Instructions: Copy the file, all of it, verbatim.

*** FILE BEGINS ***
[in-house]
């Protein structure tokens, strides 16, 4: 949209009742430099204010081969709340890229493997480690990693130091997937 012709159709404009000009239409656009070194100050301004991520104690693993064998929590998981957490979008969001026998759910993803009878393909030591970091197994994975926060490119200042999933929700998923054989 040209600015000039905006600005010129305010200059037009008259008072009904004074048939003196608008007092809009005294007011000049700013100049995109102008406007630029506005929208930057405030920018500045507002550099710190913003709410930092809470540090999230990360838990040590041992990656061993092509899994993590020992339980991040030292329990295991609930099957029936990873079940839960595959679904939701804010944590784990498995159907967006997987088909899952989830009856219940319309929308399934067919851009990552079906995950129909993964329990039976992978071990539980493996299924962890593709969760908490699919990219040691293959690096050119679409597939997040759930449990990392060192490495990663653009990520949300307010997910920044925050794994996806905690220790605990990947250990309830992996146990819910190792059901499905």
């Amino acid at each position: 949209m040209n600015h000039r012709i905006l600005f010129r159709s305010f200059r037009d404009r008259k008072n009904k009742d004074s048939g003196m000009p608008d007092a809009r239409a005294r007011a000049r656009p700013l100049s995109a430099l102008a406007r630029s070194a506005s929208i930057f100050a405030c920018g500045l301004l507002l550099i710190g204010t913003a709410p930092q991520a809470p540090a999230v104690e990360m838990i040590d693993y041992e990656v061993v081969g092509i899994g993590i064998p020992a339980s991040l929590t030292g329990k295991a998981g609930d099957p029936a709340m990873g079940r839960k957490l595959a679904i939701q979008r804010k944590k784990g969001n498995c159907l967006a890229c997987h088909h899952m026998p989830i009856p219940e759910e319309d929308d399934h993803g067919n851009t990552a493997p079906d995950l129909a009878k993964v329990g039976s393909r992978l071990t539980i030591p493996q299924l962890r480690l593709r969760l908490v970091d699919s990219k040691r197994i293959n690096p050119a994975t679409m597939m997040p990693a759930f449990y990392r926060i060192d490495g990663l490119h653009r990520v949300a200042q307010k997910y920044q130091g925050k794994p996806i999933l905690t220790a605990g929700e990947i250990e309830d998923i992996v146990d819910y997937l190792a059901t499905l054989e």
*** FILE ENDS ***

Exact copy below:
[in-house]
């Protein structure tokens, strides 16, 4: 949209009742430099204010081969709340890229493997480690990693130091997937 012709159709404009000009239409656009070194100050301004991520104690693993064998929590998981957490979008969001026998759910993803009878393909030591970091197994994975926060490119200042999933929700998923054989 040209600015000039905006600005010129305010200059037009008259008072009904004074048939003196608008007092809009005294007011000049700013100049995109102008406007630029506005929208930057405030920018500045507002550099710190913003709410930092809470540090999230990360838990040590041992990656061993092509899994993590020992339980991040030292329990295991609930099957029936990873079940839960595959679904939701804010944590784990498995159907967006997987088909899952989830009856219940319309929308399934067919851009990552079906995950129909993964329990039976992978071990539980493996299924962890593709969760908490699919990219040691293959690096050119679409597939997040759930449990990392060192490495990663653009990520949300307010997910920044925050794994996806905690220790605990990947250990309830992996146990819910190792059901499905």
């Amino acid at each position: 949209m040209n600015h000039r012709i905006l600005f010129r159709s305010f200059r037009d404009r008259k008072n009904k009742d004074s048939g003196m000009p608008d007092a809009r239409a005294r007011a000049r656009p700013l100049s995109a430099l102008a406007r630029s070194a506005s929208i930057f100050a405030c920018g500045l301004l507002l550099i710190g204010t913003a709410p930092q991520a809470p540090a999230v104690e990360m838990i040590d693993y041992e990656v061993v081969g092509i899994g993590i064998p020992a339980s991040l929590t030292g329990k295991a998981g609930d099957p029936a709340m990873g079940r839960k957490l595959a679904i939701q979008r804010k944590k784990g969001n498995c159907l967006a890229c997987h088909h899952m026998p989830i009856p219940e759910e319309d929308d399934h993803g067919n851009t990552a493997p079906d995950l129909a009878k993964v329990g039976s393909r992978l071990t539980i030591p493996q299924l962890r480690l593709r969760l908490v970091d699919s990219k040691r197994i293959n690096p050119a994975t679409m597939m997040p990693a759930f449990y990392r926060i060192d490495g990663l490119h653009r990520v949300a200042q307010k997910y920044q130091g925050k794994p996806i999933l905690t220790a605990g929700e990947i250990e309830d998923i992996v146990d819910y997937l190792a059901t499905l054989e």